Licorice (glycyrrhiza species) also known as “gan zao” is most commonly processed in the clinic according to its use. Unprocessed licorice is sweet, neutral and detoxifying. It is better for heat or inflammatory conditions and to relieve cough. Honey-fried licorice is slightly warm, qi tonifying, calming and pain relieving. It is simply made by dry stir frying licorice root slices with a little honey until the slices are darker yellow. Ideally the amount of honey used is regulated so that the finished processed licorice is only slightly sticky. Researchers have found that licorice contains the antispasmodic constituent, isoliquiritigenen and its glycoside isoliquiritin; the detoxifying and diuretic constituent is glycyrrhizin, glycyrrhizic acid which when boiled in water produces glycyrrhetinic acid and glucuronic acid. The inner portion of the licorice root contains 2.5 times as much glycyrrhizic acid as the external bark bt only half as much isoliquiritigenin as the bark. By removing the bark the content of glycyrrhizic acid is increased in proportion to isoliquiritigenin and eliminates the bitter (detoxifying) ingredient found in the outer bark of the root. Licorice is char-fried to diminish the more detoxifying glycyrrhizin and glycyrrhizic acid while increasing the antispasmodic and probably more tonifying isoliquiritigenin. Stir frying an ingredient with honey is used to increase its sweetness and therefore its spleen and stomach qi tonic effects.

 

3. Reinforcing desired therapeutic effects of an ingredient.

The therapeutic properties of certain ingredients can be augmented through certain methods of preparation. For instance the pain relieving properties of corydalis (Yanhuosuo) is increased when the sliced and dried root is stir fried with rice vinegar (cu chao). This is done in a wok and sprinkling or spraying rice vinegar on the roots as they are dry fried. Similarly the liver qi dispersing effects of bupleurum are increased when it is stir-fried in vinegar (cu chao). Stir frying in vinegar is typically used whenever one wants to direct the properties of an herb more to the liver based on the principle that the sour taste belongs to the liver.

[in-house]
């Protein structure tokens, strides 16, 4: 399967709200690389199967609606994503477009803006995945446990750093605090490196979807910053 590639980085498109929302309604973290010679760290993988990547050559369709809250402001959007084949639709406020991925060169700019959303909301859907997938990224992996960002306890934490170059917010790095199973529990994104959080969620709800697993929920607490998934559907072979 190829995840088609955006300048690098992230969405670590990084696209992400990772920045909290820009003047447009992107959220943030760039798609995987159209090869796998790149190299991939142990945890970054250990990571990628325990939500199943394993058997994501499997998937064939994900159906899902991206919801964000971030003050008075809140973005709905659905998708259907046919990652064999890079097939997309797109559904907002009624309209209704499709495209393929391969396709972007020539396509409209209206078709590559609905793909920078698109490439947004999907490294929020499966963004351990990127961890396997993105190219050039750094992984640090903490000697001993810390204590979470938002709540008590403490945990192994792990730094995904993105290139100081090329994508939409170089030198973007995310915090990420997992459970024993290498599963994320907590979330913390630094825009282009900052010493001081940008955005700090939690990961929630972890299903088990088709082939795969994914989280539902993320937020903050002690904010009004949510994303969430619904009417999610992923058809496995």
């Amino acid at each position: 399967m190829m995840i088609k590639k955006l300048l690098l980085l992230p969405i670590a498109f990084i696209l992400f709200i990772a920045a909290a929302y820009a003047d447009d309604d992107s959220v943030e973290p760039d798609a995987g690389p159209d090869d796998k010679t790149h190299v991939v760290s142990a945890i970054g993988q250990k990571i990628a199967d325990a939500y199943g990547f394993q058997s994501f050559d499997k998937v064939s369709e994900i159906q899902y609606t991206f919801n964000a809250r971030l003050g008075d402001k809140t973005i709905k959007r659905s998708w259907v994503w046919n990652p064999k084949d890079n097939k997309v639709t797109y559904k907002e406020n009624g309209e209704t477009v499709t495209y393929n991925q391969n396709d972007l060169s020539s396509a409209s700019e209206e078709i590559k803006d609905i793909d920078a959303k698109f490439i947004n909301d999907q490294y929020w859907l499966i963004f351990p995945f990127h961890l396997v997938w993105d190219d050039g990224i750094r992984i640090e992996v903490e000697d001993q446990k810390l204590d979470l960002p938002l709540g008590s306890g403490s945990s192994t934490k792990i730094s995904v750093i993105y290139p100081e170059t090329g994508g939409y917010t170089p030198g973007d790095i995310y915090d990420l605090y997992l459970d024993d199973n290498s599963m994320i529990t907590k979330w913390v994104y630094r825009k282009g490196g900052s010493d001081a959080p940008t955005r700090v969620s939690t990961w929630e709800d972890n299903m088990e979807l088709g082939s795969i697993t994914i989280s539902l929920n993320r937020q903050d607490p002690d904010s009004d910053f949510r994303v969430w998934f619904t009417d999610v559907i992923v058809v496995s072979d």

4. Modifying the affected organ systems 

The organ and systems of the body that are affected by an ingredient can be modified or changed based on certain methods of preparation. When both bupleurum and cyperus are dry-fried with rice vinegar their ability to more effectively relieve liver qi stagnation is increased. The direction of influence of rhubarb can be changed from being a down bearing laxative of the unprocessed rhubarb to a more upbearing blood dispersing and upper burner dispersing effects when it is prepared in rice wine (jiu zhi). This is prepared by stir frying slices of dried rhubarb n yellow rice wine using a wok over a low flame until all the alcohol is absorbed and the roots are dry with or with only a slight alcohol odor. This method is typically applied whenever one wants to enhance blood circulating properties in an ingredient. `

 

Cortex Phellodendri (Huang bai) when unprepared is bitter, cold, drying and downbearing. It clears heat, eliminates dampness and resolves toxins. Stir fried with a 2 to 3 percent solution of salt water or by sprinkling salt water on it changes it to direct its heat clearing properties specifically to clear yin deficient heat. The herb, anemarrhenae Zhi mu) with which phellodendron is commonly combined for yin deficiency is similarly prepared with salt.